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Feature request for 1Password — Provide PIN opening on TouchID enabled devices

The passcode to unlock my 1Password keychain is long—very long—and typing that in on an iOS device is time consuming and error-prone.

Fortunately, Agilebits provides two short-cuts:

  1. For iOS devices that support TouchID, you can open 1Password simply through recognition of your fingerprint, in the same way you unlock the device itself.
  2. For iOS devices that do not support TouchID, 1Password allows you to set a four-digit PIN that can be used to unlock 1Password after you’ve initially authenticated once with your passphrase. This option remains secure, in that you only get one chance to enter your PIN; if entered incorrectly, the app again requires full authentication with your passphrase.

Either from having naturally sweaty fingers, or living in a humid, costal environment—or a combination of both—TouchID does not reliability work for me. In fact, it only works about 10% of the time I try to use it. From scan-setup of the same finger multiple times, to complete resets, I’ve tried every recommended approach to improve TouchID—but all to no avail; it simply doesn’t work for me.

As a consequence, while 1Password is usable for me on my iPad mini via the PIN mechanism, it’s awful to use on my TouchID-enabled iPhone 6. Every time I need to open 1Password, I have to type in that very long passphrase.

For that reason, I wish that 1Password would offer the PIN access mechanism on TouchID devices, as an option.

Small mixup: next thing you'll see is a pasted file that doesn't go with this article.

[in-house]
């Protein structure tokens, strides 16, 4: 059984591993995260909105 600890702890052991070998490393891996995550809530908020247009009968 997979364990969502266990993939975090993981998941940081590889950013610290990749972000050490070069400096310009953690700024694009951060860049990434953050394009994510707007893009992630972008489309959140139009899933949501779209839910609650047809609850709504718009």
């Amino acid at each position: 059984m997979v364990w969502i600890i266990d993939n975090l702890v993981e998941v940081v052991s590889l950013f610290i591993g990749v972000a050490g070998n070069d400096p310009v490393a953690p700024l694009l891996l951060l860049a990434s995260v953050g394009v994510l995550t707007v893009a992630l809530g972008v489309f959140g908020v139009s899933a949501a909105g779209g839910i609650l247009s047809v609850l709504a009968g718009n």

Speaking with the support staff at Agilebits, they’ve communicated that this isn’t possible, because the current implementation is to offer TouchID on supported devices, and fall back to offering PIN access on devices that don’t. But that’s just the way it’s currently implemented; there shouldn’t be any technical reason why 1Password couldn’t offer both options on TouchID devices.

I understand that I’m in the minority, and that for most people, TouchID works just fine. And I know that many product decisions are made considering trade-offs related to the size of affected groups. My hope, however, is that the people at Agilebits can consider that the cost in usability of this particular problem, for those in the minority like myself, is huge, and creates a situation encouraging the use of a shorter, less-safe, passphrase.

And perhaps considered in that light, they’ll add both options to 1Password running on TouchID devices as well.

Published inTechnology

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